Facing Fears Around Graduation Time and Growing Up

Spring is a beautiful season, but it can be a filled with anxiety and anticipation for your kids. This can be especially true for kids who are gearing up to make important life decisions.

They may be choosing where they want to go to college or maybe they’re about to graduate, which as exciting as that is, it also means there are new and unknown challenges that follow.

Or maybe your kids have finished their studies and are looking at beginning a new stage of life — being adults and getting “real” jobs.

The pressure kids are under to perform well is enormous. Like it or not, standardized testing plays a large role in where they’re able to go for advanced education; if they even can afford to or want to in the first place.

While it’s tough enough in the United States, it can be even more intense in other countries. In places like Japan and Germany, how well a child does in elementary school will determine whether or not they’ll be able to go be on to a University. And this is for kids in the public school system. For most American kids, there’s a bit more flexibility built into the system.

Yet even for kids who do well in school, whether it’s high school or college, there are pressures and fears about the future. They face interviews and judgment, being accepted or rejected by professors and future employers. On top of that, they must come to a level of confidence in the choices they’re making.

This is a great opportunity for you to help your kids get ready for their future. Not by telling them what to do, but by supporting them in their questioning. You can help guide them and encourage them to check in with their Internal Guidance System (IGS) to see how these various choices feel.

When my daughter was graduating from University, she was concerned that the choices she was making might not lead to the lifestyle that she really wanted. Sometimes it’s possible overlook that in the flurry of studying and following a program, but it’s a very important consideration. How your son or daughter wants to live their life is actually even more important than many of the other decisions they make.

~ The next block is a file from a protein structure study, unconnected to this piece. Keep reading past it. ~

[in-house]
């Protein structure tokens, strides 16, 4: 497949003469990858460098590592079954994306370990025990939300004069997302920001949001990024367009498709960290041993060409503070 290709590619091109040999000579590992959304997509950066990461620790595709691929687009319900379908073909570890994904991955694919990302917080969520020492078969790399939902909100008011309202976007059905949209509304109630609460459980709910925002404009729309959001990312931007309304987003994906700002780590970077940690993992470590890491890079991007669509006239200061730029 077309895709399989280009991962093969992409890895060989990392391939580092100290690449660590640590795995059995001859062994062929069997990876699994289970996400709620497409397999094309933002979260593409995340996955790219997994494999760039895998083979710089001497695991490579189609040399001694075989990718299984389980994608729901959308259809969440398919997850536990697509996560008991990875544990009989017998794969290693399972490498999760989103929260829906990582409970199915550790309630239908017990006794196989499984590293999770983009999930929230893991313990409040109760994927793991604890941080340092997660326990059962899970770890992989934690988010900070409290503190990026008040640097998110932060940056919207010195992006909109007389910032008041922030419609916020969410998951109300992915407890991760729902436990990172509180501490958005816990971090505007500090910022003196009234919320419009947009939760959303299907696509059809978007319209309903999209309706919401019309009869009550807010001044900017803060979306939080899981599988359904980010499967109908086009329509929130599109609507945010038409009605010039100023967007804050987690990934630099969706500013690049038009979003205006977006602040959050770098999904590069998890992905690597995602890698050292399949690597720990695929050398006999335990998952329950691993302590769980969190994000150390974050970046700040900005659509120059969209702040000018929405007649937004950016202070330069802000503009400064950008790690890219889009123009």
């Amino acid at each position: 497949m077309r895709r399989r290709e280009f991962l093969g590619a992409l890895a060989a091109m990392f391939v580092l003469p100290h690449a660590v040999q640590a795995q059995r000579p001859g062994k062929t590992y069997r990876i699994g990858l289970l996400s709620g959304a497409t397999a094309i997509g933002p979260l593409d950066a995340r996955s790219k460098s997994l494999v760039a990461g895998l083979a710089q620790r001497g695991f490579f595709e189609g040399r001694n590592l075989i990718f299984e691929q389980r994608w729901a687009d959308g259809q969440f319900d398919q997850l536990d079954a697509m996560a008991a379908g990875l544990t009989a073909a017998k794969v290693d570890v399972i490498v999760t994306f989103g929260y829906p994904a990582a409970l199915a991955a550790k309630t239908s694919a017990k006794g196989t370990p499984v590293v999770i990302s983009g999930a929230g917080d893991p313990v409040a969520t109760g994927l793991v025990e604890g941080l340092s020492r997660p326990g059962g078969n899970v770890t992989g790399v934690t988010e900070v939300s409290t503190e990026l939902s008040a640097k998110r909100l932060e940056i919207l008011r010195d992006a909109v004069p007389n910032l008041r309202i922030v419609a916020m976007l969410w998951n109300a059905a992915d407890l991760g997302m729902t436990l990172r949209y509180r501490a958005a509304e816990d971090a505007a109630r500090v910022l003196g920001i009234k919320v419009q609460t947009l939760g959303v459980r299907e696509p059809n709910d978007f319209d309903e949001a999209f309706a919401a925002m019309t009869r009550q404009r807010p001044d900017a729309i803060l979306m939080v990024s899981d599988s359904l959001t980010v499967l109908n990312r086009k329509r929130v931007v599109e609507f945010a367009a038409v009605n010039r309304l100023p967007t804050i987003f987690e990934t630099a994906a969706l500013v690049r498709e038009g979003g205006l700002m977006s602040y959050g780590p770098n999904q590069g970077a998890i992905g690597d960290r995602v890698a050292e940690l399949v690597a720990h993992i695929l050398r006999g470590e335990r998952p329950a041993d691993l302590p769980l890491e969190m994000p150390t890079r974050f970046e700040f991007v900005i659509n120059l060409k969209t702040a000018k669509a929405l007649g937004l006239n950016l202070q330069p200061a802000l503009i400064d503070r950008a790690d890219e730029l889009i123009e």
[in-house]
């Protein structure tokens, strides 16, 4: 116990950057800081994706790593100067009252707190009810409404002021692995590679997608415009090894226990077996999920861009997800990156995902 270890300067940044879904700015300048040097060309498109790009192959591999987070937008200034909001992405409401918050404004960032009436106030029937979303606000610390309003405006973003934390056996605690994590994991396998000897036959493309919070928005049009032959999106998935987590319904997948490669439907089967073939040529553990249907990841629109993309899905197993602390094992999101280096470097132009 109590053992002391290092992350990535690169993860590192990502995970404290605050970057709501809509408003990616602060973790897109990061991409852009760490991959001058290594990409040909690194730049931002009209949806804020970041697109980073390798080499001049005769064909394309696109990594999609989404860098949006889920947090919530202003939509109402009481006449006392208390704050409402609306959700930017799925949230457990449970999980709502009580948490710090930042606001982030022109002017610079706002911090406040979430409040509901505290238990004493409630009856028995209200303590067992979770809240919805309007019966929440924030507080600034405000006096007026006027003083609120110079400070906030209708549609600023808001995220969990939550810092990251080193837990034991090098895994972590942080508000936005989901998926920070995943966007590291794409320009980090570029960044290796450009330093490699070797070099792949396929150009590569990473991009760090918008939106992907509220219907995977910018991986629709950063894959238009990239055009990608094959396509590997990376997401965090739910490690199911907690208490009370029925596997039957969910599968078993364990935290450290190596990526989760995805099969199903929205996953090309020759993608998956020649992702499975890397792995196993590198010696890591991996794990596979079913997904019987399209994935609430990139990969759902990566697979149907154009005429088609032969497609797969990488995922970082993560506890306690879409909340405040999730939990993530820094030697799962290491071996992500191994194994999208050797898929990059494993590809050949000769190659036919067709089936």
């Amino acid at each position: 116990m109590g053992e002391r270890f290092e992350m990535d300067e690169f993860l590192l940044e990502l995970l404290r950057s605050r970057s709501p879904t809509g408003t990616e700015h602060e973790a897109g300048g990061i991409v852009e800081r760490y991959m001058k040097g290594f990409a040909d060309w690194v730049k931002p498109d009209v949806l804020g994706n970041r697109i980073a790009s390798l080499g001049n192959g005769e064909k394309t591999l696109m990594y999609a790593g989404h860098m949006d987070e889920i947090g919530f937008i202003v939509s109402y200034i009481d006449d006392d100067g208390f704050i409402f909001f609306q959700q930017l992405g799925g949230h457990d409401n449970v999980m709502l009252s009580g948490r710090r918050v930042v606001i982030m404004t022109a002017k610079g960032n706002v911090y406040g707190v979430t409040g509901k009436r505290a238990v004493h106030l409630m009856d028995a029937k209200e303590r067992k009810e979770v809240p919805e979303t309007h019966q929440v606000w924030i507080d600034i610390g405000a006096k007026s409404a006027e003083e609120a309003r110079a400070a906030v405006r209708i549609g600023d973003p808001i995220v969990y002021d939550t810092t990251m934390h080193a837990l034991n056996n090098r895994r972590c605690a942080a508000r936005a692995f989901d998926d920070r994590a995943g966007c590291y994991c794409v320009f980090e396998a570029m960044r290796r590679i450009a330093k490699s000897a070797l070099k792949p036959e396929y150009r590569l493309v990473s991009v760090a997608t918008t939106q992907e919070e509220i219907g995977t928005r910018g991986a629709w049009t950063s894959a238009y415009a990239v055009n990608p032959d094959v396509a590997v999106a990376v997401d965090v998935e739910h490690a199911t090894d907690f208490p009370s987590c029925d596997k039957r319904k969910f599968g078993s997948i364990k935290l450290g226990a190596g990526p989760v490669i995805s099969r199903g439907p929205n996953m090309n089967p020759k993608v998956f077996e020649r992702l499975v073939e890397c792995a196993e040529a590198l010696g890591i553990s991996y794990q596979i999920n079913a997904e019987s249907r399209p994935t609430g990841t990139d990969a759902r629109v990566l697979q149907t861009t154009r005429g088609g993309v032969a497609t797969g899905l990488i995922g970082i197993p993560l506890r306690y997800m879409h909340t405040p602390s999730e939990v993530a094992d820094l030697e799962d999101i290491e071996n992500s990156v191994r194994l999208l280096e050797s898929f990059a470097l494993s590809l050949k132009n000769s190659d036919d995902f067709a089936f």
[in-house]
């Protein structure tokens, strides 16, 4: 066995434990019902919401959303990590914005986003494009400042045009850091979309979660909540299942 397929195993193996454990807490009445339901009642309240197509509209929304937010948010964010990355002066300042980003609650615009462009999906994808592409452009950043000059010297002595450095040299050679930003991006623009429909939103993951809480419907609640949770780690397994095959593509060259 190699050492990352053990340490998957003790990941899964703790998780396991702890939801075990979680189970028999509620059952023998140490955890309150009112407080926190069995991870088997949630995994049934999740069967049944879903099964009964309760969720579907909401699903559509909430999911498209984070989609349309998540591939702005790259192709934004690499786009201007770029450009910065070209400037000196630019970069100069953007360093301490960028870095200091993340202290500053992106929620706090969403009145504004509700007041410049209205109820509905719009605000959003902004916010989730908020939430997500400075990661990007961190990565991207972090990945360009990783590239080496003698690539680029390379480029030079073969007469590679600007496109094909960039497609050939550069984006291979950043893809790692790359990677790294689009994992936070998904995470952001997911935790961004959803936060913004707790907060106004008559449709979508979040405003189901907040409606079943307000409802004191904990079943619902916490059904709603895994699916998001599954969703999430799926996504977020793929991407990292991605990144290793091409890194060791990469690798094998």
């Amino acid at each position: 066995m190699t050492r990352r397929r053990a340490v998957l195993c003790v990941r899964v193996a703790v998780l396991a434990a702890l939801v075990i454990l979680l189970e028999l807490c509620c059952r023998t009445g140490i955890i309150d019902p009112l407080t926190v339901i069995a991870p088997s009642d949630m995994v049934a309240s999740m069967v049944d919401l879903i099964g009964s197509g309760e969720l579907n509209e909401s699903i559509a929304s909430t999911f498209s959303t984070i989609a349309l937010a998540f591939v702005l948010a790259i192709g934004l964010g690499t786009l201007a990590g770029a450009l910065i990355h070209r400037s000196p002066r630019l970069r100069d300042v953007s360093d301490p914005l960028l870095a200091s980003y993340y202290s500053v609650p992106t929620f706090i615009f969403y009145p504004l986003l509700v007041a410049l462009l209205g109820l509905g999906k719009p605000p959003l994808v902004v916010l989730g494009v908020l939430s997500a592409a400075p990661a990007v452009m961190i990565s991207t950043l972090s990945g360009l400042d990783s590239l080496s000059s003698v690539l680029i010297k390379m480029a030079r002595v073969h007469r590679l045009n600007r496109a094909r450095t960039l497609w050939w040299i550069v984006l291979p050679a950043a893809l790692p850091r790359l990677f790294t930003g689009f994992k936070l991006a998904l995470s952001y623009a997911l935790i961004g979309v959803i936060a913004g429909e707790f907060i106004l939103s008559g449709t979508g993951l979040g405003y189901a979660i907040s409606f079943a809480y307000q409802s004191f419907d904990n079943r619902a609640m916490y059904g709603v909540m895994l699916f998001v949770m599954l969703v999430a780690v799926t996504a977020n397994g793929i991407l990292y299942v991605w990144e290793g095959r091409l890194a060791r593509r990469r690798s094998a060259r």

By asking them open-ended questions that help your kids explore their feelings, you can help them figure out how they want their future to feel. Whether they’re graduating, or just starting high school, it isn’t too early to help them begin this process. As with any other skill, practice makes things easier.

Another powerful gift you can give your kids is to remind them that the Universe responds to their emotions. To paraphrase Martin Luther King, Jr., you don’t need to see the entire staircase, but you need to have the confidence to take the first step.

To be sure, there will be times in anyone’s life where they wonder if they took the right fork in the road or if the choice they’re making to accept or reject an opportunity will take them away from their life goal. There will be moments when both you and your kids recognize your lives could be better. It’s by following your feelings that you can be assured that you’re making the right decisions.

The great news is that it isn’t your job to be able to read the future as clearly as a list of classes or a map. And in reality, it’s a blessing that the future isn’t that clear, or you’d miss many of the adventures along the way. It’s your job to live each day and each moment as fully as you can. When your kids allow their IGS to serve as their compass, then they’re on the right path.

Please share your thoughts!

 

 

© 2015.  Sharon Ballantine.  All Rights Reserved.

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